Iceland: an island nation inhabited by more sheep than people, surrounded by the frigid waters of the Arctic ocean and home to a lunar landscape reminiscent of something from a science fiction novel. It is these eccentricities that leave the traveller without words as they stand at the foot of a frozen glacier or trek through a mossy lava field.
We were not spared. Within hours of touching down we bore witness to the mystical qualities of the landscape and joined a clan of travellers with wide eyes and dropped jaws. Iceland simply, is a country that deserves to be explored not vacationed.
With 7 days at our disposal we were keen to see as much of the island as possible. Here are our top 7 ways to make the most of your time.
1. Rent a car and road trip
Renting a car in Iceland is essential and the best way to experience the vastly different geographical landscapes of each region. While car rentals are abundant so are the throngs of travellers heading to the island so book early!
Don’t worry about the excessively long street names, the Ring Road will serve as your primary route and is easy to navigate. Gas stations however can be infrequent once you have left town so make sure to fill up when you can. Most importantly enjoy traversing the wildly beautiful landscapes as you make your way from place to place, the opportunity to self drive and stop whenever you like will beat sitting on a tour bus any day. We recommend using SIXT
2. Start with the Golden Circle
This will be the most touristy part of your trip but is definitely worth seeing. The Golden Circle is a 4 hour loop that includes some of Iceland’s most popular sites.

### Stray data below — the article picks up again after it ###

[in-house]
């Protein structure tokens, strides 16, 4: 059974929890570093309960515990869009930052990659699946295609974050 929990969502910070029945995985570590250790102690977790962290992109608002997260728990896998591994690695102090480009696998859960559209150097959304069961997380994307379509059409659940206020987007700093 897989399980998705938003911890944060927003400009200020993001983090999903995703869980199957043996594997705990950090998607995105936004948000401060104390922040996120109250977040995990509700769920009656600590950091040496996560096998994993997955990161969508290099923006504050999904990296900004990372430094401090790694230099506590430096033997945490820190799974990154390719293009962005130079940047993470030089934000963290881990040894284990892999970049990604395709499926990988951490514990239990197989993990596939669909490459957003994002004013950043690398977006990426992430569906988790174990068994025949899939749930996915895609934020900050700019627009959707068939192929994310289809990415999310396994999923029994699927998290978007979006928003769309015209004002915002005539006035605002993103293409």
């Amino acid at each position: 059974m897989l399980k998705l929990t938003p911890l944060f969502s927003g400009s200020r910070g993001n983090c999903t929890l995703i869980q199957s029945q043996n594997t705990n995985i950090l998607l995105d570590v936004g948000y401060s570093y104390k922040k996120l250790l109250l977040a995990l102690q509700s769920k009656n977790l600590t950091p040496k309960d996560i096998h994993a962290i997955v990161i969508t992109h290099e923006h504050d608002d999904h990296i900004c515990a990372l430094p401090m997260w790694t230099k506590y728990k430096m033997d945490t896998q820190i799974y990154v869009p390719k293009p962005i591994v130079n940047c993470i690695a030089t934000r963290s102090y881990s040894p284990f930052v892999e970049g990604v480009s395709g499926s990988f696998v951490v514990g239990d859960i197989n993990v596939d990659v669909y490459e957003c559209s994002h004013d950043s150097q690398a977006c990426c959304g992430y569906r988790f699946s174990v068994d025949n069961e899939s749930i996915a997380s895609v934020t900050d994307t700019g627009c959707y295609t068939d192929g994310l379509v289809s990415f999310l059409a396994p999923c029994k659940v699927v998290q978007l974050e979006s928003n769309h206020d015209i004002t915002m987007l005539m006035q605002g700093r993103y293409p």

The first stop: Þingvellir National Park, a UNESCO World Heritage Site as it marks the location of the world’s oldest existing parliament. It is also home to the boundary between the North American and Eurasian tectonic plates.
The second stop: the Geysir geothermal area where you can watch the famous Strokkur geyser emit water 100 ft into the air.
The third and final stop: Gullfoss.
3. Travel south
The south side of Iceland is home to an array of breathtaking scenery and not to be missed. Travelling from the West leads you through rolling sheep pastures, haunting lava fields and expansive black sand beaches. Our top pull over points included:
Seljalandsfoss. Take some time to wander the area and if you’re not afraid of getting wet you can follow the path to walk behind the falls.
Skogafoss. Hike the stairs and check out the nearby bistro.
Eyjafjallajökull. The location of the 2010 volcanic eruption, the event that disrupted air traffic across Europe.
Sólheimasandur plane crash. If you are feeling adventurous the 1973 abandoned plane is a photographer’s paradise. The trek is worth it but will take at least 45 minutes each way.
Dryholaey. Coastal cliffs overlooking endless black sand beaches, unique rock formations and an array of bird life, including puffins.
4. Visit a glacier
Approximately 11% of Iceland’s total area is made up of glaciers. The largest of these is Vatnajökull. A stop at Skaftafell will allow you to hike to the base of the glacier.